Some months ago I registered for Ride The Night, a public event organised by Bicycle Network held on the last Saturday in January, where participants decorate their bicycles (and sometimes themselves) as brightly as possible with lights, glow sticks, glow in the dark paint, sometimes funny costumes, and ride a set course around Melbourne from midnight Saturday to the wee hours of Sunday morning. The event is run in a few of our capital cities; in Melbourne, the charity participants are encouraged to fundraise for is Youth Support + Advocacy Service (YSAS).
With a fine and warm weather forecast, it looked like an awesome weekend… but the fly in the ointment came in the form of the dregs of a recent cold, and accompanying cough. Urgh. It would probably have been sensible not to have a late night out, but a commitment had been made, and donations paid, so off I went to ride the night away – or at least as much as I could manage!
Was this year’s good weather simply “third time lucky” for Ride The Night’s organisers? It’ll be a long time before I forget the thunderstorm that passed over the start line last year, our group huddling and shivering together over our bikes – along with hundreds of others – using my cape to try to shield my chain from having all it’s lube washed off, and praying no one got struck by lightning. No, thankfully this year was dry!
There were a few changes from last year; Albert Park was the only start/finish point this year and the start time had been brought forward from midnight to 11pm, which caught myself and a quite a few others out. This wasn’t a bad thing, as it meant riders weren’t as bunched up along the route, the queues at the rest stops were shorter, and I think we felt more comfortable riding at our own pace.
Fund raising and ‘novelty’ events such as Ride The Night attract many people with a wide variety of experience, who ride all manner of bicycles. Not all participants are used to either night riding or riding in groups, but thankfully the roads are generally quieter in the middle of the night and there was also plenty of support in the form of WARBY’s (the “We Are Right Behind You” volunteers dispersed along the ride), mechanics at rest points, and emergency services for people who came off their bikes.
While I have reasonably regular practice with both night and group riding, my plan was to pace myself (to keep my coughing in check), and try to last the distance. Although I’d headed out on this ride alone, I was hoping to see one or two others I knew who were also riding. I was doing well in keeping to my plan until I reached the turn around point at Luna Park, St Kilda – that’s where Jane, another member of Melbourne Brompton Club, and her friends caught up with me. Coughing be damned! I traded longevity for company and increased pace… and enjoyed myself immensely.
Despite being part of a small group, despite the ride being strung out this year, we still managed to lose someone at the first rest stop – they kept going, we thought they were behind… you know how it goes. On the up side, in our race to catch-up and re-group I guess we showed a few people that small wheels aren’t at all limiting. Quite the opposite, as we proved to a group of riders who were grumbling about the “hill start” on Southbank Boulevard, turning onto St Kilda Road. “Blimey” was the comment I heard from somewhere behind as we shot off the mark, but I guess we had an unfair advantage, what with our small wheels and all…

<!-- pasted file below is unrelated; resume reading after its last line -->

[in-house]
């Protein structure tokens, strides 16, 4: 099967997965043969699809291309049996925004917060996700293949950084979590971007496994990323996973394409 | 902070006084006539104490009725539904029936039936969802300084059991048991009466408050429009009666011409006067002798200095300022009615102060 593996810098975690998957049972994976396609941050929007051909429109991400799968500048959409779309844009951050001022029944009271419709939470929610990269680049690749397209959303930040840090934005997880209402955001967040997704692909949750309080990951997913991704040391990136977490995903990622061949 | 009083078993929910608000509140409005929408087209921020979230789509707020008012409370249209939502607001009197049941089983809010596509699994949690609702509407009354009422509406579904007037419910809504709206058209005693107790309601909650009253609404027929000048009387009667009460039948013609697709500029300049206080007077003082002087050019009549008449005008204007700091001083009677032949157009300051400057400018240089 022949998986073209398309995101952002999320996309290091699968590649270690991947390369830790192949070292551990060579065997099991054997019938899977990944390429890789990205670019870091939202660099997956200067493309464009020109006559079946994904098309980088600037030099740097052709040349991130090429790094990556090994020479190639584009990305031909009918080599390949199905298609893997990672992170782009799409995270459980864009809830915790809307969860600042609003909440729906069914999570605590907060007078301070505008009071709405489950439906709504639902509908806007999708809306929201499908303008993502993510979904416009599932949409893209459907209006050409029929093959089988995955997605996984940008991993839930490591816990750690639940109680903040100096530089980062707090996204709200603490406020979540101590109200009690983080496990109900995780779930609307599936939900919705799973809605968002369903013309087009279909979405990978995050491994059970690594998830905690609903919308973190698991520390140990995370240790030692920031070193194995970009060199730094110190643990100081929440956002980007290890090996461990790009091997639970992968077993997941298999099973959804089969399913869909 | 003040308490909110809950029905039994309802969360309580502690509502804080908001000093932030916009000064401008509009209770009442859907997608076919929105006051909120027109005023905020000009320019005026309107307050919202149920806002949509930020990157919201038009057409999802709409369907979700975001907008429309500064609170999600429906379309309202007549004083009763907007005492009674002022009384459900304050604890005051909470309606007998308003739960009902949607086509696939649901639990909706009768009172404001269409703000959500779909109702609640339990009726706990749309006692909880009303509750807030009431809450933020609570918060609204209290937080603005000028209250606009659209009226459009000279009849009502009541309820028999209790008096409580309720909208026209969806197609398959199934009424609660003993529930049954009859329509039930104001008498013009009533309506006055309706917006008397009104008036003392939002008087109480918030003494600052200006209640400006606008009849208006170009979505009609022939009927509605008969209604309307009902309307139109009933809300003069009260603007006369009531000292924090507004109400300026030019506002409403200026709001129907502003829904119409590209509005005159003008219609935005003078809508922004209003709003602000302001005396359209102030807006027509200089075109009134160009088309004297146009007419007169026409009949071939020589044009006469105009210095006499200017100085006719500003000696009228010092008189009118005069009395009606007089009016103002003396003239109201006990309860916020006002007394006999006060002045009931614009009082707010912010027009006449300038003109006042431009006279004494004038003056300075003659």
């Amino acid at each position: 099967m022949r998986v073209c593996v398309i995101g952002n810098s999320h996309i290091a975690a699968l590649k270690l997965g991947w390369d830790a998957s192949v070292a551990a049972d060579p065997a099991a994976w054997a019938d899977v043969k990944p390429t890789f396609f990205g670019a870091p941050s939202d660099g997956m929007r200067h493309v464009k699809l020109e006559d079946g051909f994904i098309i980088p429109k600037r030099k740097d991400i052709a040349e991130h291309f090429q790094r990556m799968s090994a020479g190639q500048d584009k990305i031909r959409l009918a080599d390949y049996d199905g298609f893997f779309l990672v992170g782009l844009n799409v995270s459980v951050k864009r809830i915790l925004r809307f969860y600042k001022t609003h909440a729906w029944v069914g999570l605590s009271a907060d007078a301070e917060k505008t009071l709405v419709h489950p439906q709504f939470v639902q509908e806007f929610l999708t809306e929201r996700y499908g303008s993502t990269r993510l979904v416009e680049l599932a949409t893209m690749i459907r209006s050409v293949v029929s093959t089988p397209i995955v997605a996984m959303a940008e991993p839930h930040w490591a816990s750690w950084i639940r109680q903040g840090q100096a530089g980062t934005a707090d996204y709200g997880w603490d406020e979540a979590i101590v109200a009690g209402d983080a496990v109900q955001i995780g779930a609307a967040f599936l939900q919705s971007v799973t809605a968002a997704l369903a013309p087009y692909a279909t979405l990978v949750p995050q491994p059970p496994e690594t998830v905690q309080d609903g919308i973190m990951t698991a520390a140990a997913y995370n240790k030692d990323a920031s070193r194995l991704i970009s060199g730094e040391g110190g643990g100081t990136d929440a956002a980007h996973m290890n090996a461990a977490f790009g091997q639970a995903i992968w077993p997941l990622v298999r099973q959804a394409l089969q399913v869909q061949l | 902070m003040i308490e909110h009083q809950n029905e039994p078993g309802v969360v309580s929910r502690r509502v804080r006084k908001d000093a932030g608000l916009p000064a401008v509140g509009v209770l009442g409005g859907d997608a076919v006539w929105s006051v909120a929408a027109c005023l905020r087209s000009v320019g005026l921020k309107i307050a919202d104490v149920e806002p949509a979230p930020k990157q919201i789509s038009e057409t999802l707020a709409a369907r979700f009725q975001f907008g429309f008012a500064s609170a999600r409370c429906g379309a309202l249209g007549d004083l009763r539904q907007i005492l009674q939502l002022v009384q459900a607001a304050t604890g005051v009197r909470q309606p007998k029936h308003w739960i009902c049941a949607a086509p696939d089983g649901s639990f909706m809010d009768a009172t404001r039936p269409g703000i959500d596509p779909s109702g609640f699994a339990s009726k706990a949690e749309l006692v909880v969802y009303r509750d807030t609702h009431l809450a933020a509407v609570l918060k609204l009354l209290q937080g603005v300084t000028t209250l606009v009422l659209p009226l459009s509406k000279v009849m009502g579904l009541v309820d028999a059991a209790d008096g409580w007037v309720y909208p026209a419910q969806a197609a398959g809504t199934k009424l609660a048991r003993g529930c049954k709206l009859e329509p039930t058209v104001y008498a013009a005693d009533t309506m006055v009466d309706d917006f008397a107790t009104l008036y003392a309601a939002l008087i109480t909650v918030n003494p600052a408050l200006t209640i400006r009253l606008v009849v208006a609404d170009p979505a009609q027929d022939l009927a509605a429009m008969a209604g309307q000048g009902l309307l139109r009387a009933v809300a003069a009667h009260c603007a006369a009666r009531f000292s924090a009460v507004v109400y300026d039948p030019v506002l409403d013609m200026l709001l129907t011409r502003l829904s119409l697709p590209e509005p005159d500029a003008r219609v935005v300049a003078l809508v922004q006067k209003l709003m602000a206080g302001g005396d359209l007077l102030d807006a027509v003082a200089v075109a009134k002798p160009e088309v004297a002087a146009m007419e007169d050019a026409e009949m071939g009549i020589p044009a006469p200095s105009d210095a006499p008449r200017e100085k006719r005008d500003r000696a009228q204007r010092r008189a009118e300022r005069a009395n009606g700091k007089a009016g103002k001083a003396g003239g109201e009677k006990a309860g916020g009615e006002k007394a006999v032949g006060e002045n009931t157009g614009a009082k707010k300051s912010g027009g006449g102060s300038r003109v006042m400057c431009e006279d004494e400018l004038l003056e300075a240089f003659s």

The next rest stop after Port Melbourne was at the Burnely Bouldering Wall (under the Citilink motorway). I’d always wanted to check out this place on our many rides past. Tonight it was dominated by bicycle riders and live music.
Pushing on, we rode back downriver to the CBD, and up to the Melbourne Museum. By this stage I knew I was reaching the end of my ride. Was Exhibition Street hill the final straw? Or was it just a steady burn out? We hadn’t ridden very many kilometres, but it was quite a few more than I’d managed recently and I was hoping to snatch a couple of hours sleep before my next ride – a Melbourne Brompton Club ride to Brighton and back!
As we glided to a halt at the rest stop beneath the sheltering wings of Melbourne Museum’s front entrance, I felt the love I always do for two of Melbourne’s most iconic buildings; the majestic UNESCO World Heritage listed Royal Exhibition Building, and the distinctly modern, glass and metal Melbourne Museum adjacent to it. Tonight the illuminated words #RIDETHENIGHT were there so that everyone with a camera (i.e. everyone) would be able to show their slumbering family and friends what fun they’d missed out on.
(And because I love these buildings so much, here’s a couple of them in daylight:)
As the ride continued north along Canning Street towards the Capital City Trail, it was time for me to turn off and make my way home. It had been fun, but I was too pooped to pop, as the expression goes.
My favourite moment of the night was probably hearing a grandma participant giving a sharp retort to someone on the side of the road. He was being a… twit, let’s say, and she wasn’t going to take any nonsense (to put it politely). Never mess with a granny! They know how to bite back! She was one of three or four grandma’s riding along in their pink tutu’s – undoubtedly putting others more than half their age to shame! #GoGranny!
A huge THANK YOU to everyone who donated to my ride. Without your donations I may not have ridden out. I stuck with it because the physical representation of the community’s support for assisting disaffected youth is just as important in some ways as the money we raised.